This is the second of a three-part piece describing the pain of losing a job. To read the first part, go here.
Let’s calm down.
I have no time to be frustrated or disappointed. I have no time for anger. Those pitiful feelings don’t make anything better. I have to move forward.
I have a limited time to transfer my work visa sponsorship now that I have been laid off. My visa allows a US employer to temporarily hire a foreign worker. Because there are many, many rules for work visas, I know must contact my immigration lawyer immediately. I’m not sure what rules will affect my situation.
I know I need to start a job search. My ex-coworkers give me some information on how to seek a job in the US. I promptly create an account on job searching sites and contact several head hunters who specialize in my field. Thanks to the internet, I can easily discover who might have an opening.
Even though I feel quite a bit of shame, I need to let my friends and family know what’s happened because everyone agrees I must use my human network. Fortunately, many friends want to help me. Another place I’ve learned I can network is a community facility or non-government organization such as the People’s Resource Center and DuPage Federation. These organizations have specially designed job assistance programs.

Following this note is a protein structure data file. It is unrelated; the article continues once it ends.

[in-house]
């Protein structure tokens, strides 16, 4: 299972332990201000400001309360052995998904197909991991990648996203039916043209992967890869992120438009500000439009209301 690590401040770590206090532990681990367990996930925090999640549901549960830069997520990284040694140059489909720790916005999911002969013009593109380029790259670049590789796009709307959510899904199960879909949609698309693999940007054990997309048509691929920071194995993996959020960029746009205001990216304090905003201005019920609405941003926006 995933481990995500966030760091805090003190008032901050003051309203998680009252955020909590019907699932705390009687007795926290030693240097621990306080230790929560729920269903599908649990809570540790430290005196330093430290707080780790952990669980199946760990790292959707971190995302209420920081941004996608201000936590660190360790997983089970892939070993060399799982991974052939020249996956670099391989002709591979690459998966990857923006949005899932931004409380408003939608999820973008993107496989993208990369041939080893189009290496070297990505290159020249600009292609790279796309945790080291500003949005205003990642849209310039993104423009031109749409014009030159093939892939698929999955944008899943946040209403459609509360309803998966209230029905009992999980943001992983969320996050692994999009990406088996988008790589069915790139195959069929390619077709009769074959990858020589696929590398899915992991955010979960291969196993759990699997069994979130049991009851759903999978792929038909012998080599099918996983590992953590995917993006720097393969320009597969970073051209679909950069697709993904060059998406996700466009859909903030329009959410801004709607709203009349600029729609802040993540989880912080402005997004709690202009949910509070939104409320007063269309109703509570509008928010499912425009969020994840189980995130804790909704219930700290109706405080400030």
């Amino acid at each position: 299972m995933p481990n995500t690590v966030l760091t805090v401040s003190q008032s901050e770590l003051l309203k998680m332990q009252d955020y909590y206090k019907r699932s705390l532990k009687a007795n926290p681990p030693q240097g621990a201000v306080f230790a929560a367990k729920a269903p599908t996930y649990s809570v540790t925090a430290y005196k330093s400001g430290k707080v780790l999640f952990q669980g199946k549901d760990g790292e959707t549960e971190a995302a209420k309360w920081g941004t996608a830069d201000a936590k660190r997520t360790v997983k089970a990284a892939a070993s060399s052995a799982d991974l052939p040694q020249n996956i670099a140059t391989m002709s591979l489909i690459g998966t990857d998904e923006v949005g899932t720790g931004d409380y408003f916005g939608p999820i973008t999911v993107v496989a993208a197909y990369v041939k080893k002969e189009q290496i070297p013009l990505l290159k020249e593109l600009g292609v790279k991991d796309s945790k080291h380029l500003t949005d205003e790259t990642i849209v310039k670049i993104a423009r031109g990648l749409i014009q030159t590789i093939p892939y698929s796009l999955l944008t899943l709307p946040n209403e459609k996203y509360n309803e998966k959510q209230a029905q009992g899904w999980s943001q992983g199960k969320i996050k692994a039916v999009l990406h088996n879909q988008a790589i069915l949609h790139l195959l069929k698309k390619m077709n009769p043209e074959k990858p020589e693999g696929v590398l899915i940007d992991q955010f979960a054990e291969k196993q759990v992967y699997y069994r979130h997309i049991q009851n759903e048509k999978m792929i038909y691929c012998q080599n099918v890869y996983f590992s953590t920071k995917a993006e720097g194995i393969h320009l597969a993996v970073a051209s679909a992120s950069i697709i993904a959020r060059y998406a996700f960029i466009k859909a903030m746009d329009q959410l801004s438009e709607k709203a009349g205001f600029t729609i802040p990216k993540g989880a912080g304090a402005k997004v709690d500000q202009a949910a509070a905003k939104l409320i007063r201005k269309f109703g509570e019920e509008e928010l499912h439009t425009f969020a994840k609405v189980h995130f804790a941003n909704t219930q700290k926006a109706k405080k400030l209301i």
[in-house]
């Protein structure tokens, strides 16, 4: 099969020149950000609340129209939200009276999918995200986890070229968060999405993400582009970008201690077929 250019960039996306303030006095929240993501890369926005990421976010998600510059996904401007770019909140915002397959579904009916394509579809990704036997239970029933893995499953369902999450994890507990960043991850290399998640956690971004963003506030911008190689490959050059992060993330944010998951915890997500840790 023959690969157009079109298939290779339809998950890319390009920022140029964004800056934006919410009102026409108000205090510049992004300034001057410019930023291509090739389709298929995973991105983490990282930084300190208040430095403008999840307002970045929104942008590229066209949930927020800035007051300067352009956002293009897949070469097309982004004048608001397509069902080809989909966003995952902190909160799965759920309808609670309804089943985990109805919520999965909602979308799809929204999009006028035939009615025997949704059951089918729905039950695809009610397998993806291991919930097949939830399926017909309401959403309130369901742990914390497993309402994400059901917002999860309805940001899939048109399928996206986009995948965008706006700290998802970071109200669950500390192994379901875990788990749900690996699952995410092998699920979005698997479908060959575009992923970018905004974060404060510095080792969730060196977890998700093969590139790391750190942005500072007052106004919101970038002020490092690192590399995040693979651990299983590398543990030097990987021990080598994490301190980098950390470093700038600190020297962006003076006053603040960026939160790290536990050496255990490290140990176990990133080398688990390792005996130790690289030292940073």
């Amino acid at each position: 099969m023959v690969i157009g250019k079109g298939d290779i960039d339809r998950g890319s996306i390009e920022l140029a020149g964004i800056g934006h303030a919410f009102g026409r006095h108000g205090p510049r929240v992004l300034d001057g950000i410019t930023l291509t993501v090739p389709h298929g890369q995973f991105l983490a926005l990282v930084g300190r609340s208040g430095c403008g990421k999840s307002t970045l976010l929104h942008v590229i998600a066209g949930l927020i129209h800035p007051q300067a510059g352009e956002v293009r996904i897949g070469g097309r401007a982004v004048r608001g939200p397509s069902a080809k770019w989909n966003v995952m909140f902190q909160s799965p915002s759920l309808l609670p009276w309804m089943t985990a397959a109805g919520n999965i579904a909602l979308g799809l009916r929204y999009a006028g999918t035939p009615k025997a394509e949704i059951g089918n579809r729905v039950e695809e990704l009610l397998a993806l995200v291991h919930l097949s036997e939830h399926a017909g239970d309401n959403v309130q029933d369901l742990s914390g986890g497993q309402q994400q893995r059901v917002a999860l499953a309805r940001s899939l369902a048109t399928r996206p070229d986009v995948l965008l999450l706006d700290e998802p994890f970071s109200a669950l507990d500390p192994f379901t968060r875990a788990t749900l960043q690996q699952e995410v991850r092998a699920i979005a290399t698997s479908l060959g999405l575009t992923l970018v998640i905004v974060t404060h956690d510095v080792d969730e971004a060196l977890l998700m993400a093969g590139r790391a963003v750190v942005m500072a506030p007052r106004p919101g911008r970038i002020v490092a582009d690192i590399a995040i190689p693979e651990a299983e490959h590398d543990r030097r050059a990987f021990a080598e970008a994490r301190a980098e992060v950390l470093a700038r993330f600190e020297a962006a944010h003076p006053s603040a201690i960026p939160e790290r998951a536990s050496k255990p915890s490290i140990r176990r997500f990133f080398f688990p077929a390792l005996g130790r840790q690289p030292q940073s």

I find it admirable that in the U.S. joblessness is considered a social problem, not merely a personal one.
In addition to starting my job search, I need to review my health insurance. The U.S. has a notoriously complex and expensive health insurance industry. After losing my job, I experienced the magnitude of the problem. COBRA increases my insurance from several hundred dollars to over a thousand dollars a month. Who can afford this health insurance? I have heard that many immigrants return to their home country to treat diseases, and receive medical care. Luckily, I think I have found an affordable solution for my family.
Finally, I have to re-organize the balance of my family’s accounts. Right now, I have no income to fill my bank account, although we have fixed expenditures such as rent, car, and daily meals. I check how long we can sustain our home without any income based on these monthly expenses. Then, I work on re-organizing and limiting the outgoing spending.
I’ve heard it normally takes four to six months to find a job. I have to plan for the worst case scenario. I set up a schedule for a mid- to long- term plan. Not only reducing our family purchases, my wife and I will consider alternative ways of buying to help us save. I’ll change my mobile plan to a cheaper one without changing my phone number and we can use the public library or community center for internet.
I’ve just started this new chapter in my life called unemployment. The chapter started with shock and frustration, but I believe it will finish with a happy-ending. I don’t know how long it will take, or what kind of trouble I will face.
I bet it deepens and ripens my life experience. Time can only tell.
Now, it’s time to start sending out my resume.